Prisoners at Tongariro Prison have made Glo boxes to help the Bay of Plenty District Health Board’s Toi Te Ora – Public Health Service deliver hand hygiene education at schools, health expos and other hand hygiene awareness events.
The Glo boxes provide a visual, interactive way to help children learn the importance of hand hygiene. The viewing goggles on the sides of the box let people look through and see the parts missed during hand washing. If any part of the hand glows under the UV lights in the box, then it is still dirty.
Four prisoners working in the prison’s carpentry workshop were involved in making the boxes as part of their NZQA unit standard qualifications.
“Feedback from the guys involved in the design and the building of these boxes has been very positive,” says Scott Walker, Assistant Prison Director. “This has been great for the men involved to give something back to the community that will help improve the health of children and their whanau.”
In total 25 boxes were supplied and have been very well received by the public health service which was impressed by the high quality and how easy they are to use.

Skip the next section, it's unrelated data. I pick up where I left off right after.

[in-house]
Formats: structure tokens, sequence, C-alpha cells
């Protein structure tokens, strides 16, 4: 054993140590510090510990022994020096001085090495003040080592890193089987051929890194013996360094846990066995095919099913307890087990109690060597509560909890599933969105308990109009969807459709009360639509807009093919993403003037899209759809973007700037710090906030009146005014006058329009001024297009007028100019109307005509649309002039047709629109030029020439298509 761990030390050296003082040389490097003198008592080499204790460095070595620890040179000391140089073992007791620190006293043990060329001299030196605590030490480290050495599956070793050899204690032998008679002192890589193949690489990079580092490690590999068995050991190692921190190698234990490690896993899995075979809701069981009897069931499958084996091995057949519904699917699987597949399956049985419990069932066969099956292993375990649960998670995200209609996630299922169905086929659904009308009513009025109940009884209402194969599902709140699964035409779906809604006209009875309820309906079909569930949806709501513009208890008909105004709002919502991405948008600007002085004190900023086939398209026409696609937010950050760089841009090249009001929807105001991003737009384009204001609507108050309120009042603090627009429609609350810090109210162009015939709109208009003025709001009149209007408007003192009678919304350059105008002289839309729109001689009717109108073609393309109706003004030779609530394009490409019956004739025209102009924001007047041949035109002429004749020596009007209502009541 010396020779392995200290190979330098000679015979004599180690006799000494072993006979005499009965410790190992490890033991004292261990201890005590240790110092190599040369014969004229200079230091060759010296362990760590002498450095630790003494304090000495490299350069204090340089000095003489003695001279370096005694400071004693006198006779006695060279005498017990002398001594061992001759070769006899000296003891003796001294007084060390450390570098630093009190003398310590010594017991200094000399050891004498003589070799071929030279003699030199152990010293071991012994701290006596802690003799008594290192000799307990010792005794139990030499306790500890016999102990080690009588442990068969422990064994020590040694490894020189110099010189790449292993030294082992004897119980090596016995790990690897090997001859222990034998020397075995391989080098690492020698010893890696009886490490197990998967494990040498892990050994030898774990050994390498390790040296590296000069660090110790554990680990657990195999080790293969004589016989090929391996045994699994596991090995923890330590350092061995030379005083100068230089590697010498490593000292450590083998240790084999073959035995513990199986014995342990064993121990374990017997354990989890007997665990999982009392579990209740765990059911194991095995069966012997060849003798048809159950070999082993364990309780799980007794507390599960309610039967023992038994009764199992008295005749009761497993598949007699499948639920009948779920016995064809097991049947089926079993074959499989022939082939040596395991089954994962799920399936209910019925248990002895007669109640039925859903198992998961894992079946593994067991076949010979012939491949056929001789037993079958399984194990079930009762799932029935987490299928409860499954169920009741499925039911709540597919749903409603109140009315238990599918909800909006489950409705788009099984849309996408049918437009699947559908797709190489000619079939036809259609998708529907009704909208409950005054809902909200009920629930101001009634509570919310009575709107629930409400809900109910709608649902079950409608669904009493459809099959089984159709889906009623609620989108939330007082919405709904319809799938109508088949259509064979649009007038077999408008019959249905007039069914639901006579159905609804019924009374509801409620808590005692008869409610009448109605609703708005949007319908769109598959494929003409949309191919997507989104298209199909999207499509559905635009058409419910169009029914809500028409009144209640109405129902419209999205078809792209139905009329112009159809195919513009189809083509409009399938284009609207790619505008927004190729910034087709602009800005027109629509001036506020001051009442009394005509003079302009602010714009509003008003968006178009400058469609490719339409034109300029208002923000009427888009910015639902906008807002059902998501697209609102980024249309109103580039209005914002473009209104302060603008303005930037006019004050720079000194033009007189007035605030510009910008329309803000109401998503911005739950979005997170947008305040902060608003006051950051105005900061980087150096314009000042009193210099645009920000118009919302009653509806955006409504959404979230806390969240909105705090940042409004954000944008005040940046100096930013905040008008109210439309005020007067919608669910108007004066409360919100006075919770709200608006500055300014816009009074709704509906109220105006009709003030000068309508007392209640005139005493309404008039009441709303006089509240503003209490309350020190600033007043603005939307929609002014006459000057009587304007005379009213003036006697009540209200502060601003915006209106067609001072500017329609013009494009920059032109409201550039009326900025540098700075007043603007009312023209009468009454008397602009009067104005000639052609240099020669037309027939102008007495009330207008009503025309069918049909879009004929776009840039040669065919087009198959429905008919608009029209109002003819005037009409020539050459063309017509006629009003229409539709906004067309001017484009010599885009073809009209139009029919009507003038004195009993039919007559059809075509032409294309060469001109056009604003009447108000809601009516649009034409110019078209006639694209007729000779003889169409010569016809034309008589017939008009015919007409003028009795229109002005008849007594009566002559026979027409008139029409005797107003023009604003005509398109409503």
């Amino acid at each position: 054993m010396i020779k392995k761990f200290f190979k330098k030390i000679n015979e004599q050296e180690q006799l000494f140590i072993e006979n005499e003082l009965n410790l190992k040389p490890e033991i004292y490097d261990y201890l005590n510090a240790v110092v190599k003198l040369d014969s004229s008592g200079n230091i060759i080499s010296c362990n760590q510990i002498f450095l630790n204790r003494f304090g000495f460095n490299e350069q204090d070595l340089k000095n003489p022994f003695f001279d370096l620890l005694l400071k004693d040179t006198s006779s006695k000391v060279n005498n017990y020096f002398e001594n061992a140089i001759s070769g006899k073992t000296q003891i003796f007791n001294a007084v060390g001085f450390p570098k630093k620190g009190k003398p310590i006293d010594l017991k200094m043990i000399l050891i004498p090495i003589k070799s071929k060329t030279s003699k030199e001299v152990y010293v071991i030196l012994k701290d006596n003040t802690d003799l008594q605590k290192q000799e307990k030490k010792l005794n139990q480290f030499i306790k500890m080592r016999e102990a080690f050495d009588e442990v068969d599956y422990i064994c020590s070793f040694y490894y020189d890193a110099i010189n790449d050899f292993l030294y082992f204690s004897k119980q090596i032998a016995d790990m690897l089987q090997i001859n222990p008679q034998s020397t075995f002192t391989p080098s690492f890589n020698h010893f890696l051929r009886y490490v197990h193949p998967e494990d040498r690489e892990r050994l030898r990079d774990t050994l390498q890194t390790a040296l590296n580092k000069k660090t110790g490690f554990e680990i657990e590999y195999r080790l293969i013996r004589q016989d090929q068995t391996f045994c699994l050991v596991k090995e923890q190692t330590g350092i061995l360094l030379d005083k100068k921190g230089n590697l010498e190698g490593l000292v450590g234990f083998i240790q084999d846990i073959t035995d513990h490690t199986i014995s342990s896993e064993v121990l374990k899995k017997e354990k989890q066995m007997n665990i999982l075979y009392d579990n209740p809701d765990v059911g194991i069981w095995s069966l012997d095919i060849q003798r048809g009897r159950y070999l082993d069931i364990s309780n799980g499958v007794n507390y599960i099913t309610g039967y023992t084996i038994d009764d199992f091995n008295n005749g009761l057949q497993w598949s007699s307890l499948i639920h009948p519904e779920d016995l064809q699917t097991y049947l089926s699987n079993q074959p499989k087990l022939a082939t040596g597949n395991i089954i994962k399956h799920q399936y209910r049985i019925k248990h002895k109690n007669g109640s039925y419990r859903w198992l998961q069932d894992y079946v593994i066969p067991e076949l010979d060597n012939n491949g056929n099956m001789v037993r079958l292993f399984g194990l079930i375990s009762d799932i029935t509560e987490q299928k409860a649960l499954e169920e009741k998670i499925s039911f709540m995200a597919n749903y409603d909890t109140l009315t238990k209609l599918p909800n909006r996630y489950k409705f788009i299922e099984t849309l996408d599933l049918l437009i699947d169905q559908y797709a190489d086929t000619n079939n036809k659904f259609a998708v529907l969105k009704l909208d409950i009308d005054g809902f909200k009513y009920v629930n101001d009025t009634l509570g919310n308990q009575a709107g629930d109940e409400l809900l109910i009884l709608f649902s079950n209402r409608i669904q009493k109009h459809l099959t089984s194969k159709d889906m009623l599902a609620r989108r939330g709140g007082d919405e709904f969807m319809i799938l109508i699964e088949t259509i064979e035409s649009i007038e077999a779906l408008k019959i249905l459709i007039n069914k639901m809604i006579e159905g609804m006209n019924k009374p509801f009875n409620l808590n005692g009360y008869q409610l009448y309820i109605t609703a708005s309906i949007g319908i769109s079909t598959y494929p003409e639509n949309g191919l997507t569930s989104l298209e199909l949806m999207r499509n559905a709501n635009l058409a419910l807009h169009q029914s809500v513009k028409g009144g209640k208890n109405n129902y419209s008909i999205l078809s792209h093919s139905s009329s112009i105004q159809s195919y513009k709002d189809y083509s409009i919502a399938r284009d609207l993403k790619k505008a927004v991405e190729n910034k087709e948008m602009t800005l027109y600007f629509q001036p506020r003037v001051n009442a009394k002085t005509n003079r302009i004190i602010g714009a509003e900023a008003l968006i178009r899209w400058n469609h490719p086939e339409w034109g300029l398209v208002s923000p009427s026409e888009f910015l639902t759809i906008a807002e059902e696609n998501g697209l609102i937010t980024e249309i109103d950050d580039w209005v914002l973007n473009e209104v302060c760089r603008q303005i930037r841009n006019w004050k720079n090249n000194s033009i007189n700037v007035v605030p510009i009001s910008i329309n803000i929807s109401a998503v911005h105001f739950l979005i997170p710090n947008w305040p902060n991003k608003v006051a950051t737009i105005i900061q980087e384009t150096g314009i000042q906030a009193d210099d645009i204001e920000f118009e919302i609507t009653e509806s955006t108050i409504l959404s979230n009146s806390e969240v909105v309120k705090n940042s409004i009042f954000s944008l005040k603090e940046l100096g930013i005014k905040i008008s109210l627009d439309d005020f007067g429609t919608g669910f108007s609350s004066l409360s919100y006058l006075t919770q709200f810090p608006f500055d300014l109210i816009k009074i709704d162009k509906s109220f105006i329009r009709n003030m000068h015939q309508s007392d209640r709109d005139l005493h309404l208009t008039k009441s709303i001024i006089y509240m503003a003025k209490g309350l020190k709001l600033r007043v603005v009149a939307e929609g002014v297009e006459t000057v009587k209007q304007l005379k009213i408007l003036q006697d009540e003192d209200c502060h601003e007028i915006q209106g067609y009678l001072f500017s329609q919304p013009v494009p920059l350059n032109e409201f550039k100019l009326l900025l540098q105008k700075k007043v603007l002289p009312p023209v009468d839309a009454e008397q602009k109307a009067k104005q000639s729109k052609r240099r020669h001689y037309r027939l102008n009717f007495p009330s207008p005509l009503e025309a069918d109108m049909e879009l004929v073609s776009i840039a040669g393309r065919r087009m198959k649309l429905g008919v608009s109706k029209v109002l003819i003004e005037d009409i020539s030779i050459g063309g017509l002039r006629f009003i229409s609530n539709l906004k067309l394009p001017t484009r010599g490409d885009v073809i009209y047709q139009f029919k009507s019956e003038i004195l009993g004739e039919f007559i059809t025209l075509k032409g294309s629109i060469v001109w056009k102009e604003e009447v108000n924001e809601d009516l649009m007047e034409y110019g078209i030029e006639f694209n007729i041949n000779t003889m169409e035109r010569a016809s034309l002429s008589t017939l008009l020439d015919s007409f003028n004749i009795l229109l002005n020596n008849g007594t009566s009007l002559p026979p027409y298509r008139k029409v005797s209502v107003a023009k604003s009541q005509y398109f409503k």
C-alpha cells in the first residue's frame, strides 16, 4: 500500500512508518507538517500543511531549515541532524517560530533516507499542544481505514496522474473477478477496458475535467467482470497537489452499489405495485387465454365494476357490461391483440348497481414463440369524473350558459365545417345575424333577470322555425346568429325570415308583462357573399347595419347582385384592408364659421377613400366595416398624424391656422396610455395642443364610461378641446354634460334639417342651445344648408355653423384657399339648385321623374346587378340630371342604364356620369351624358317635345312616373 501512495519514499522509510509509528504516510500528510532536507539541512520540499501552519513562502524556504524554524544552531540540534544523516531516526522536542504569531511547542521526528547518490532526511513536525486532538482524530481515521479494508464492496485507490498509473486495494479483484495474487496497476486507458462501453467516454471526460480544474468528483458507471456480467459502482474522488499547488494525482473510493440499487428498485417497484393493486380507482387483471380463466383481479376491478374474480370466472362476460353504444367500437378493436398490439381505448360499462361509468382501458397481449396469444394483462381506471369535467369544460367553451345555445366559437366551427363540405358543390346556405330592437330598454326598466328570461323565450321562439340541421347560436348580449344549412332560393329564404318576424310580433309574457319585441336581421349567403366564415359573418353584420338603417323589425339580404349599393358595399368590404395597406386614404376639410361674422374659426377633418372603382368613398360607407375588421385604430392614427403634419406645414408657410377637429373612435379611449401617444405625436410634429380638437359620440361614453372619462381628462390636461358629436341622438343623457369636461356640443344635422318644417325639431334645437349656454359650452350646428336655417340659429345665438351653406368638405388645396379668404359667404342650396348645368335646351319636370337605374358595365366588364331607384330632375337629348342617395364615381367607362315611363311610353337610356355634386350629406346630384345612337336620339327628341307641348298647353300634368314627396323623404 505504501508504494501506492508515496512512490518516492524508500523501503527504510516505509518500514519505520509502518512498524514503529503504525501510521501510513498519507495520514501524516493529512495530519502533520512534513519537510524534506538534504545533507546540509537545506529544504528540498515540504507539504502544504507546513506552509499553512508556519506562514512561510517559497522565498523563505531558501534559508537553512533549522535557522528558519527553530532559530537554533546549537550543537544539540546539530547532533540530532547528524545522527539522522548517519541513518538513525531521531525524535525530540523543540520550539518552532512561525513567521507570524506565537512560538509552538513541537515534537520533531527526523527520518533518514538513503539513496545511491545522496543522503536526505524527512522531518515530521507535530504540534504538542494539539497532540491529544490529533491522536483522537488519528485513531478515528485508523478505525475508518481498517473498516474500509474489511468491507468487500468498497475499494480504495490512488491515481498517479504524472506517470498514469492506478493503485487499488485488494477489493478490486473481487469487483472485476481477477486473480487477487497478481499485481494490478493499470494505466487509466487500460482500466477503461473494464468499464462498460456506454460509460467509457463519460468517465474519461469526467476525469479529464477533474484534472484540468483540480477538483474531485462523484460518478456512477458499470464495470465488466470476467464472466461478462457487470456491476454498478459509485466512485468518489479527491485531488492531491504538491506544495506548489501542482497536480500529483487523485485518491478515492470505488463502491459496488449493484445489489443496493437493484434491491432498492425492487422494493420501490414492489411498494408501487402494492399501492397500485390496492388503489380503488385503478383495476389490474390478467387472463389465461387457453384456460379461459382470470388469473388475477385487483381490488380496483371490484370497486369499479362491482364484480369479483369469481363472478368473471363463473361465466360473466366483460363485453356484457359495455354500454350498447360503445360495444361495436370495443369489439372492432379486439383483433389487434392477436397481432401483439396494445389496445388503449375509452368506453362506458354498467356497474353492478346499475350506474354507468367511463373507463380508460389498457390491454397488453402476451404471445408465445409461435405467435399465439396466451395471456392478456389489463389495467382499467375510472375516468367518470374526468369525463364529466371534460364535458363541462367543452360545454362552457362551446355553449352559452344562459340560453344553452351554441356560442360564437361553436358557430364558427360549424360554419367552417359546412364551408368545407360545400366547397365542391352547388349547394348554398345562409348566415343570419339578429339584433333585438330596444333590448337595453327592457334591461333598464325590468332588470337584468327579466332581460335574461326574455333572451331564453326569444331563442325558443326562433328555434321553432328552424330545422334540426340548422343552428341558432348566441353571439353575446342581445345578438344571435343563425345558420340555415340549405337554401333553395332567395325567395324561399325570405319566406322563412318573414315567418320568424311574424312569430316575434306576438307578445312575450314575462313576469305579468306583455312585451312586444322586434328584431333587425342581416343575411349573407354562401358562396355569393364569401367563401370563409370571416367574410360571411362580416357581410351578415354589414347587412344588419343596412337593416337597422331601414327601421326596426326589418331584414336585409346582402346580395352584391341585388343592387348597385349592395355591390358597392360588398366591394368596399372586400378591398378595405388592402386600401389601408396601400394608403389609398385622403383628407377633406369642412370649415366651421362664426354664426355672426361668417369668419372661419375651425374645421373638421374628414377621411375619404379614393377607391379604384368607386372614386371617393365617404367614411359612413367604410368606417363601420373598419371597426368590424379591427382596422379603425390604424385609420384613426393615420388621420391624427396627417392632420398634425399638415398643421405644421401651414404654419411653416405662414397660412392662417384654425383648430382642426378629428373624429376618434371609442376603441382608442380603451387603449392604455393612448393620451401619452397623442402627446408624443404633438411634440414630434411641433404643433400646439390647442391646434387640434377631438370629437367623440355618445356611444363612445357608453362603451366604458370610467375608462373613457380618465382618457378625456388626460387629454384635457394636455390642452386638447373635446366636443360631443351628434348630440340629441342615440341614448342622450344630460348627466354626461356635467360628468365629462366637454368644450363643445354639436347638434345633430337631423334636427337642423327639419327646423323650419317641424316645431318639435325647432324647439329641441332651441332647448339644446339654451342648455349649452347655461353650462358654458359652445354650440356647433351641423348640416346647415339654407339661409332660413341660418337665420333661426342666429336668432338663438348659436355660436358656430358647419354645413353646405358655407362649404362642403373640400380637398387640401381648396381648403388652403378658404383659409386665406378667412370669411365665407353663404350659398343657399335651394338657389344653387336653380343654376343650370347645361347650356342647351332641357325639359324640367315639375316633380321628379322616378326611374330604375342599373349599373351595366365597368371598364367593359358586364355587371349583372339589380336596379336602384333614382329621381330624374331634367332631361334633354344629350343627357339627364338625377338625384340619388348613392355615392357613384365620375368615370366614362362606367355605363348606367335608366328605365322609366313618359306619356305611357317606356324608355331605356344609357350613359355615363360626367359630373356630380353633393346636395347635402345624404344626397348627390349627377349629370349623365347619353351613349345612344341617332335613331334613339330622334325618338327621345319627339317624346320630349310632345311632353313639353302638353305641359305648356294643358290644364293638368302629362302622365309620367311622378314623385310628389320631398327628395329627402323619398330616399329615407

“The Glo boxes are very sturdy and are designed well,” says Janis Graham, Health Improvement Advisor who recently delivered and demonstrated a Glo box to a primary school in the Eastern Bay. “It was just amazing how the children understood the importance of good hand washing when they used them. The looking masks around three sides of the box enabled several children to look at the same time.”
Toi Te Ora – Public Health Service has a five year goal to reduce childhood admissions to hospital from acute rheumatic fever, respiratory infections and skin infections by two thirds. Hand hygiene is one of the most effective actions people can take to help prevent these illnesses and these boxes will contribute to achieving this goal.